Ofsted inspection of school finances 'hugely misguided'

Heads' leader warns that asking Ofsted inspectors to judge schools' finances could undermine inspectorate's credibility

A plan for Ofsted to inspect school finances has been described as 'hugely misguided' by heads' leader Geoff Barton

Plans for Ofsted to give schools a financial rating are “hugely misguided" and could risk the inspectorate’s credibility, a schools' leader has warned.

The Department for Education has announced that it is to work with Ofsted to ensure that inspection reports include a rating for financial management and oversight.

The government said this would apply to schools, academies, trusts and colleges, and ensure that financial best practice is shared across the system.

Ofsted said the financial rating of schools was a “shared and long-term aim” that it held with the DfE to improve financial management in schools through inspections.


Background: Ofsted's new inspection framework

Budgets: Ofsted to look at how schools are spending their money

Inspection: DfE to allow Ofsted to inspect 'outstanding' schools


However, the announcement by the government has been questioned by Geoff Barton, general secretary of the Association of School and College Leaders.

Ofsted inspecting schools' finances

He said: “We think this is a hugely misguided concept.

“It complicates the role of Ofsted at a time when we have eye-watering levels of financial scrutiny through the Education and Skills Funding Agency.

“I do not think Ofsted have the capacity or capability to do this. That is not to denigrate their inspectors, but they have not been expected to look at this during a short inspection.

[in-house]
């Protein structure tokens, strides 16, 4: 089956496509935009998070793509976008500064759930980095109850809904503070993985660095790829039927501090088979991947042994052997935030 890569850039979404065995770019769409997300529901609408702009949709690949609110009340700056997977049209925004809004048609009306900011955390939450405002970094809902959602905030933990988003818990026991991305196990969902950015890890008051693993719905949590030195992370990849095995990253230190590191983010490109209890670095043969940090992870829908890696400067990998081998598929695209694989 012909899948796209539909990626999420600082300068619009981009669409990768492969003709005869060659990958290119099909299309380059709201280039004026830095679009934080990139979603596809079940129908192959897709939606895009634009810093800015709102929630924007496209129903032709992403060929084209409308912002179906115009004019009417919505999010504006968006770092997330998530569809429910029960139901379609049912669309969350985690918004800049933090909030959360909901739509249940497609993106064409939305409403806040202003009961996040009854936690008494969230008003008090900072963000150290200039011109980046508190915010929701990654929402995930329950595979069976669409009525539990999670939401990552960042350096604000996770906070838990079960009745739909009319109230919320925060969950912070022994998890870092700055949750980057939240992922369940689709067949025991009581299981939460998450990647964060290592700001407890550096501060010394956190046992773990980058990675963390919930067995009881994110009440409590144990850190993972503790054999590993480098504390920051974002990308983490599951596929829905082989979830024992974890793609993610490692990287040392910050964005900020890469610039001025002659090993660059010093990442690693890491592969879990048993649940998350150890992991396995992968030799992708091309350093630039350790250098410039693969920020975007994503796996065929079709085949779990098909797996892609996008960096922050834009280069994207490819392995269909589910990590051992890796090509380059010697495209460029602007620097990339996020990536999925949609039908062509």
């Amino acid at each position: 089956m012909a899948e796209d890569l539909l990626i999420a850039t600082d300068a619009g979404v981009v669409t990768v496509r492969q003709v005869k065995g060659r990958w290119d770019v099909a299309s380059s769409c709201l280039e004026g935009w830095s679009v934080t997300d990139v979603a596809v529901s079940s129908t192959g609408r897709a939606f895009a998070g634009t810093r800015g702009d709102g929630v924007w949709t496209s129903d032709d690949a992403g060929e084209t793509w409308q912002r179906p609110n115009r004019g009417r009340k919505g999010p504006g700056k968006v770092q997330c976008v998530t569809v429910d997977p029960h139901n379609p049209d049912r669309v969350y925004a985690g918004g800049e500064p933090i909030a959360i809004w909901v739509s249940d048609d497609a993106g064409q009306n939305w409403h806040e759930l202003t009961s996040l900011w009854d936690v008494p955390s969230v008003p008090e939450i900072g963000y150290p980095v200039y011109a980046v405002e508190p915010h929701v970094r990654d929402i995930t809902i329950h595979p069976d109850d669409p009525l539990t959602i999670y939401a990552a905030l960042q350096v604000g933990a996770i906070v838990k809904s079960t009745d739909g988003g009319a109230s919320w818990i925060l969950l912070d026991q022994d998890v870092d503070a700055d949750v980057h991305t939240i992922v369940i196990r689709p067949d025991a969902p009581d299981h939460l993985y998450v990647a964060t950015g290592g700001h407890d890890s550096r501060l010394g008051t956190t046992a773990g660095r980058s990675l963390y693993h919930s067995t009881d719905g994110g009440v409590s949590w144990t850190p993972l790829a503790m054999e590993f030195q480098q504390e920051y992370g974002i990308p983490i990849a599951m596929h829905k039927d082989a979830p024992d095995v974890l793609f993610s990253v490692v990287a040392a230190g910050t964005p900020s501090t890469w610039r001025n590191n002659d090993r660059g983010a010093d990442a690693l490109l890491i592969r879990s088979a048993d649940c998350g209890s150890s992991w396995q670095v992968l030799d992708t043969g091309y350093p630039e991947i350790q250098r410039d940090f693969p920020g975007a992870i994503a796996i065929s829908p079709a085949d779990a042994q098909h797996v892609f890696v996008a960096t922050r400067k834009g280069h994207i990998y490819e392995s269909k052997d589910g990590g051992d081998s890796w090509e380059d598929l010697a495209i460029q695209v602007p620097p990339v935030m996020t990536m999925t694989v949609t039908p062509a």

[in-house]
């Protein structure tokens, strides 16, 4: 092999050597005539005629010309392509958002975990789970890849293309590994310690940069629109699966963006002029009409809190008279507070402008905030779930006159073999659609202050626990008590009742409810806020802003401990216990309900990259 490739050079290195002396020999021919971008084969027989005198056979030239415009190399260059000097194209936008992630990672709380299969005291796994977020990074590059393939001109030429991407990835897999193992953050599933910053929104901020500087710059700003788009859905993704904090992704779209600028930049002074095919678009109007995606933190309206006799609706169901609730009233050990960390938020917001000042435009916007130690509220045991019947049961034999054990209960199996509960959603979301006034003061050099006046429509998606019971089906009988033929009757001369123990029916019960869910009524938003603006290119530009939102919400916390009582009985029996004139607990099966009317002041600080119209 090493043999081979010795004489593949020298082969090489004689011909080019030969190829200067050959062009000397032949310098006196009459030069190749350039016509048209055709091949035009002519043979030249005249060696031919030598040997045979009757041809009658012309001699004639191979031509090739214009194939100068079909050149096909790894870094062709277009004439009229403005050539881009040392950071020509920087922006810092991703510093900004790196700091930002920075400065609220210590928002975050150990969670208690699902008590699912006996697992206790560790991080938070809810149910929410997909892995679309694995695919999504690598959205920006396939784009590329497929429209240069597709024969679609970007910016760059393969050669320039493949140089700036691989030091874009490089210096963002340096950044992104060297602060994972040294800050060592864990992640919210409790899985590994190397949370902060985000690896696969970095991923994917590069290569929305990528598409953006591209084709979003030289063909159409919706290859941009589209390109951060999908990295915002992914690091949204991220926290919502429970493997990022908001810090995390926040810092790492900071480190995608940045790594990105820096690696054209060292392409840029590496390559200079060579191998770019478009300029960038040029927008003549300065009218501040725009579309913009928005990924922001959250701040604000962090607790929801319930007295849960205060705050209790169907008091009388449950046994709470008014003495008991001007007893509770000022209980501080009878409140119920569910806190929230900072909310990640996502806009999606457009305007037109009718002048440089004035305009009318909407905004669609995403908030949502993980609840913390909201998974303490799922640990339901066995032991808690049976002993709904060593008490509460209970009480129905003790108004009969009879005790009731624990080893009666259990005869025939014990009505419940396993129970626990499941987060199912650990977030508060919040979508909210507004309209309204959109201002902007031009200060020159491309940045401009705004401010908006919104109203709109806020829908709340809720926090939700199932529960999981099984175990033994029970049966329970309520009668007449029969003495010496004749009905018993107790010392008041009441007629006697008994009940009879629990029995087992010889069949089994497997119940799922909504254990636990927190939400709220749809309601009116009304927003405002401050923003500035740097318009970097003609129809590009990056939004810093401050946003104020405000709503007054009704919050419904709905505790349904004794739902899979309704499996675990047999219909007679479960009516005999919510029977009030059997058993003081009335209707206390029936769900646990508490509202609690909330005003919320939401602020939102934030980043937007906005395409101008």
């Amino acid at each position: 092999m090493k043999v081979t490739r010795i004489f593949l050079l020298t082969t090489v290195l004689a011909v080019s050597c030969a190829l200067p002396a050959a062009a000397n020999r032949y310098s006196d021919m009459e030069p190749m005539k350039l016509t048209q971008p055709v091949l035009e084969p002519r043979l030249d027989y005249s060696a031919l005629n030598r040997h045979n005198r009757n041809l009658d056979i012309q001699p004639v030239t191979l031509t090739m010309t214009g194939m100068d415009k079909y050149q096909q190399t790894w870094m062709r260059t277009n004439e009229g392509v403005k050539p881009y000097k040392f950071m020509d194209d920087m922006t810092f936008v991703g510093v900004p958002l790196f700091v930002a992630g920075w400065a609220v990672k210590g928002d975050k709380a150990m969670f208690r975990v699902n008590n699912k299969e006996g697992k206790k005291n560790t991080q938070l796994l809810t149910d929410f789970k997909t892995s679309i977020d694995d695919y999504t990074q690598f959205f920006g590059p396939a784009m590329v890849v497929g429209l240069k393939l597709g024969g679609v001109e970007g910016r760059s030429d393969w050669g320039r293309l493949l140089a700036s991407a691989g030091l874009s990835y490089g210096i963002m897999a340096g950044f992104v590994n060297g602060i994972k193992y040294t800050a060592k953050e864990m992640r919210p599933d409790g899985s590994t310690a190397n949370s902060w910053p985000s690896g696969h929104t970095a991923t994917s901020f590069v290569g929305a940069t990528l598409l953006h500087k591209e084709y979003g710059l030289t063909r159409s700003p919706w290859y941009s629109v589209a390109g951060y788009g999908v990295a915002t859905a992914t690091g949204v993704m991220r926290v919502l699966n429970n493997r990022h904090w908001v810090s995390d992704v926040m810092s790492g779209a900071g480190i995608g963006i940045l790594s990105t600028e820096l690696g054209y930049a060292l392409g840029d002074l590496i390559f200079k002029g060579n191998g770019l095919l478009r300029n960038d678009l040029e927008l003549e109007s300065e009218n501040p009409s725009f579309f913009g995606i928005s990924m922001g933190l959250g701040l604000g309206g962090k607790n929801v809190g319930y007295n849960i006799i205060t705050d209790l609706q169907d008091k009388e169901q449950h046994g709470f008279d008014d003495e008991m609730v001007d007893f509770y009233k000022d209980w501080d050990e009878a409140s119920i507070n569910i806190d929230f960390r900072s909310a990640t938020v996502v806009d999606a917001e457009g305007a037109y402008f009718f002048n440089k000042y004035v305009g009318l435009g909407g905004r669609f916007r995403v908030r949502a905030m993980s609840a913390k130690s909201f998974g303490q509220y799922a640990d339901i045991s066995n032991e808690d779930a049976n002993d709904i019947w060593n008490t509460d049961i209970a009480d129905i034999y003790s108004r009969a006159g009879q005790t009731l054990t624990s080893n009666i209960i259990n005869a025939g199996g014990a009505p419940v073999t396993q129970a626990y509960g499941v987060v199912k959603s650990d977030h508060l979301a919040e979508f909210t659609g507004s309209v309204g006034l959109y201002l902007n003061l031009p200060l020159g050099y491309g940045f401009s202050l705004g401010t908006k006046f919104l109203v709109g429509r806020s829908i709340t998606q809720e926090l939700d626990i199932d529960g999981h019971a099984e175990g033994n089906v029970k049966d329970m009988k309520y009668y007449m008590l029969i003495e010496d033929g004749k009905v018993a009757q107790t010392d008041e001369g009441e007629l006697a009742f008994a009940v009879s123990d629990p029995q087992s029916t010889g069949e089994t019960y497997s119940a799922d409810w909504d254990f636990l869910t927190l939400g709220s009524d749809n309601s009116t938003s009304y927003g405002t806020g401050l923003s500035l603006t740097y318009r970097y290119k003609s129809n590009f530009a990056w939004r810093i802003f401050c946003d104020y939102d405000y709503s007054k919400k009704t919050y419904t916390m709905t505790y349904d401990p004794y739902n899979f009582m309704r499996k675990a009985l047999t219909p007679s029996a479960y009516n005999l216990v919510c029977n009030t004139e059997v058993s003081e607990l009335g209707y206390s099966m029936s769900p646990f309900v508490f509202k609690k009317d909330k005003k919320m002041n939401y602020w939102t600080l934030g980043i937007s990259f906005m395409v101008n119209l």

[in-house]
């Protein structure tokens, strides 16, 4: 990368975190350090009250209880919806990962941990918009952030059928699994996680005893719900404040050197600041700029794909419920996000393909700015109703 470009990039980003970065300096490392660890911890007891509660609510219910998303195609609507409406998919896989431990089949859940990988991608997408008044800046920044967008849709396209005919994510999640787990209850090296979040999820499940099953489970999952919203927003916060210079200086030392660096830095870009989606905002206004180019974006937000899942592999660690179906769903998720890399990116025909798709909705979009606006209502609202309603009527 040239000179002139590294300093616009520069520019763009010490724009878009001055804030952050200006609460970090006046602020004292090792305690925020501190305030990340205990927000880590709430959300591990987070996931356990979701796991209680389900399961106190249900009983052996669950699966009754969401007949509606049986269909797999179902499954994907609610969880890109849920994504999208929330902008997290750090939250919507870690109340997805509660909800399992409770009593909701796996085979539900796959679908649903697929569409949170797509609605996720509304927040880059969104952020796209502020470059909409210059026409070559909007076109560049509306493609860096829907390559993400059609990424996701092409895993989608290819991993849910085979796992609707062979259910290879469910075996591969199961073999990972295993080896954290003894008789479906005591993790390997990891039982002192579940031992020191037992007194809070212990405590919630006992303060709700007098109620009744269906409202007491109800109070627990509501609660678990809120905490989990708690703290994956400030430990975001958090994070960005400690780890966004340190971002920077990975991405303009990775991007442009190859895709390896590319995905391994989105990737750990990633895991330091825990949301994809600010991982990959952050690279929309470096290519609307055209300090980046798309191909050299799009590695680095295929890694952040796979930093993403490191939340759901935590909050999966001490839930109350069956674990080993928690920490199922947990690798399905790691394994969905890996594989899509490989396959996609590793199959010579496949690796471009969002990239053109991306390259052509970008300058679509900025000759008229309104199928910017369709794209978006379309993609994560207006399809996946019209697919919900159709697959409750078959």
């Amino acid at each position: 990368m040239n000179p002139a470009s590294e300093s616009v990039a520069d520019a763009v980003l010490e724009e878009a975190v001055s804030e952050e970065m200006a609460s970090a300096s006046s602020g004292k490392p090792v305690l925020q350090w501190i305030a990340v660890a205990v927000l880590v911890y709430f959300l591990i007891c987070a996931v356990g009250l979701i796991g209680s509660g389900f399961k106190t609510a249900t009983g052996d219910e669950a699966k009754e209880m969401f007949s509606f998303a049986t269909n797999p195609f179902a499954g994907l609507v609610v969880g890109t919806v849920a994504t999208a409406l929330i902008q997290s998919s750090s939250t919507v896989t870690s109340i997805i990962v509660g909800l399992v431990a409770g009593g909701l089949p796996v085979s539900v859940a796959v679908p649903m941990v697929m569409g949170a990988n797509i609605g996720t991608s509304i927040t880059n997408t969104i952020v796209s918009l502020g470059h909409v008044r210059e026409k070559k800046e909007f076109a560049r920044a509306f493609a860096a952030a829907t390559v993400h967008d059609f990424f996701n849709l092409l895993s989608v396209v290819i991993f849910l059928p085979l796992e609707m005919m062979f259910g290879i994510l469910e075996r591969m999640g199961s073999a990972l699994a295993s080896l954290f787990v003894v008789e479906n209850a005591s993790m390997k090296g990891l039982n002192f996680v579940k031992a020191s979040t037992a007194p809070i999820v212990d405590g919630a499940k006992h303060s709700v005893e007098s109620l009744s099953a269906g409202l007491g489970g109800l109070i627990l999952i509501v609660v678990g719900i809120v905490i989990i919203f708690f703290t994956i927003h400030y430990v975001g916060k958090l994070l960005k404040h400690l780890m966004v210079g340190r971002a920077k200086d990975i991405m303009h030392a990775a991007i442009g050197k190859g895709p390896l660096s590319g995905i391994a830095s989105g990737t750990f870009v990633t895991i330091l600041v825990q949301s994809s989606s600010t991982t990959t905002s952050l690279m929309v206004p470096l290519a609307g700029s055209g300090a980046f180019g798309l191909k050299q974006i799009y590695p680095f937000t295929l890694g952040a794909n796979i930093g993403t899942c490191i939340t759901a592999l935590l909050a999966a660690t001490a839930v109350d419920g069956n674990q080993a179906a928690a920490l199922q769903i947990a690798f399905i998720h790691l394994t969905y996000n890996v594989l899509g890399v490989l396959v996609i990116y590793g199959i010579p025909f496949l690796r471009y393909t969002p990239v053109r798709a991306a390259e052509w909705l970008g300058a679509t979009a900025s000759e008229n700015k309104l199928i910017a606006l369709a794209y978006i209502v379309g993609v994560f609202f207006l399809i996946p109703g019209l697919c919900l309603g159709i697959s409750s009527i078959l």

“Ofsted have just reaffirmed their commitment to focus on the quality of education through their new framework. [Chief inspector] Amanda Spielman has been reluctant to draw any conclusions between school standards and funding.

"I think it will be very difficult for Ofsted to produce reliable inspection judgements about school finances on top of everything else in a one- or two-day inspection visit.  Asking Ofsted to do this could undermine their credibility.”   

Tom Richmond, director of the EDSK thinktank and a former DfE adviser, said: “Although it may sound appealing to have Ofsted inspect a school’s finances when they visit, the simple fact is that Ofsted does not have the expertise or experience within their current workforce to make snap judgements about how well a single school, let alone an entire multi-academy trust, is managing its budget.

"The Education and Skills Funding Agency is surely better placed than Ofsted to determine whether a school is managing its funding properly.

'Lukewarm' response from Ofsted

“The lukewarm response from Ofsted to the new plans announced by Number 10 suggests they might be nervous about being distracted from their core mission of assessing school standards.

"As our recent research at EDSK showed, there are already significant problems with the accuracy and consistency of Ofsted’s judgements, and that is before throwing in another hugely complicated variable such as the financial health of a school.”

An Ofsted spokesperson said: “We will be working with the government on our shared and important long-term aim to improve financial management in schools, including through inspection.

"With MATs increasingly making many of the important decisions that affect children’s education, we have also been calling for inspection powers in MATs.

“In the meantime, we are looking forward to the introduction of our new inspection framework from this week, where the focus will be on raising standards through looking at the real substance of education, the curriculum.”

The focus on school finances is not part of Ofsted’s new inspection framework, which launches this week following a detailed consultation earlier this year.

The DfE has also announced that it plans to expand its School Resource Management programme to “ensure the extra funding provided to schools is focused on delivering better outcomes for pupils, reduces wasteful expenditure and improves efficiency”.

There has been controversy surrounding the programme after minister Lord Agnew bet schools leaders a bottle of champagne that his advisers would be able to find savings at their school.

The DfE has also announced that it is ending the exemption preventing "outstanding" schools from being routinely reinspected. 

Ofsted has repeatedly called for this over the past 12 months. The exemption means that there are almost 300 schools that have not been inspected for more than a decade. 

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